In a world barreling onward in the name of efficiency, bitcoin stands out for the purposeful way it's anything but.
This 'deficiency' was the focus of many talks at day two of Stanford’s security conference, Blockchain Protocol Analysis and Security Engineering 2017, this week. For all its benefits, the system that secures bitcoin, proof of work (PoW), is estimated to require as much electricity as all of Denmark by 2020, and many researchers see this as a prize problem to solve.
But, the bad news is that, so far, it's proven difficult to find an alternative that provides as much security as bitcoin's massive collection of global computers, all brute-forcing the network in an effort to win its rewards.
At least, no alternative of has been successfully deployed on a large scale.
Nonetheless, the race to invent a blockchain security system that's less resource intensive, and that could still thwart double spending in open blockchain networks, continues, and attendees see the experimentation as a good sign.
Founder and CEO of Protocol Labs Juan Benet perhaps best summed up the sentiment that something else will eventually be discovered if enough bright minds attack the idea from all angles.
Benet told CoinDesk:
Proof of blank
Perhaps the more experimental ideas presented were 'proof-of-space' and 'proof-of-time', described by BitTorrent creator Bram Cohen.
The idea is to rely on proof that you have space, (such as free hard-drive space on your laptop, for example) and conventional time, which he believes could serve as more democratic resources that could help decentralized economic systems prove ownership.
The idea is in the early stages, and Cohen walked through a lot of variations of the proposal, each with some unsolved problems, or ways it can be attacked. It’s all theoretical right now, and there isn’t any code.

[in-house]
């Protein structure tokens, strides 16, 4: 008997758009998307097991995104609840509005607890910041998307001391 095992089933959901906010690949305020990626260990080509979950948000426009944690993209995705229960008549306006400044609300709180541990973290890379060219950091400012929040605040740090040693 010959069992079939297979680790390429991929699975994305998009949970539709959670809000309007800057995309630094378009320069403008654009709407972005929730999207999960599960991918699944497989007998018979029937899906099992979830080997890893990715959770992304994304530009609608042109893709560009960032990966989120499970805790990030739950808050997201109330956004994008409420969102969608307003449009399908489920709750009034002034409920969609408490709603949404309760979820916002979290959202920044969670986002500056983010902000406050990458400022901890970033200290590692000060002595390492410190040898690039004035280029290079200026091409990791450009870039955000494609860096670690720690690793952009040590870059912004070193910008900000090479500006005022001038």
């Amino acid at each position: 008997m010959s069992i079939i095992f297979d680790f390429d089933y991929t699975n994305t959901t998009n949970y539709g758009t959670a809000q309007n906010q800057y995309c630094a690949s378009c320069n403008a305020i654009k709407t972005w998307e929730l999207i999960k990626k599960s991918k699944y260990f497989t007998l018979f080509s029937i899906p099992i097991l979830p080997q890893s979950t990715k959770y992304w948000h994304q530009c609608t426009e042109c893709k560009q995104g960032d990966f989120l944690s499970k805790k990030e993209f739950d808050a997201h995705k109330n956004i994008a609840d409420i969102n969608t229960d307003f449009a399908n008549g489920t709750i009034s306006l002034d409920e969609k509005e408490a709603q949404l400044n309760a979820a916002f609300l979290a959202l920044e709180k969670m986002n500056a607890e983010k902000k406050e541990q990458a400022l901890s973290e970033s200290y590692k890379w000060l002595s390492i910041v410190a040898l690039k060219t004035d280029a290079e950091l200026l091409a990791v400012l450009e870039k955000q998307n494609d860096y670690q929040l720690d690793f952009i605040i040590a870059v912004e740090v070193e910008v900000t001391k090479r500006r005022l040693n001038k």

Again, the reasoning behind the proposals is that it could serve as an energy-efficient alternative to proof of work.
"Blockchains fundamentally require waste," Cohen said.
Elsewhere, ethereum developer Vlad Zamfir gave an update on Casper, the proof-of-stake protocol that ethereum plans to one day switch to, and that aims to replace its existing proof-of-work protocol.
Still, his talk provided a window into the game theoretic challenges that the ethereum team is still struggling against as it strives to ensure the right balance between competition and cooperation in its network.
Ahead of science
Yet, despite experimentation with new protocols, others are taking a step back.
Cornell associate professor Elaine Shi's research, for example, has focused on gaining a deeper understanding of why PoW actually works so well.
"The protocol's success is ahead of the scientific understanding," she said.
Although it works and there has been some progress in understanding the security benefits, she believes right now people often rely on intuition to describe why it works.
She noted, as others did, that "the biggest elephant is power consumption". But, she also mentioned that throughput is relatively low, and that there might be other downsides.
Maybe a more formal understanding of how bitcoin works would make it easier to understand if another consensus protocol could take its place.
"It would be interesting to understand, are some of these constraints inherent or are there ways to do better? It would be great to understand theoretically what is possible and what is not possible," she said.
Still, not everyone believes that the work to rethink proof of work is advancing enough to offer a viable alternative.
ETH Zürich PhD student Arthur Gervais noted that most of the proposals are quite theoretical right now, and that it won’t be possible to know how successful they might be until there are deeper specifications to facilitate better analyses.
Still, Benet believes that this is only a matter of time and study.
"There’s a lot of belief in proof-of-work that is more based on agreement rather than rational, proof-oriented understanding," he said.
He noted, for example, that miners will have an incentive to push for the continued use of proof-of-work, given that the business of collecting rewards in blockchain-based systems is still lucrative.
Ultimately, he concluded:
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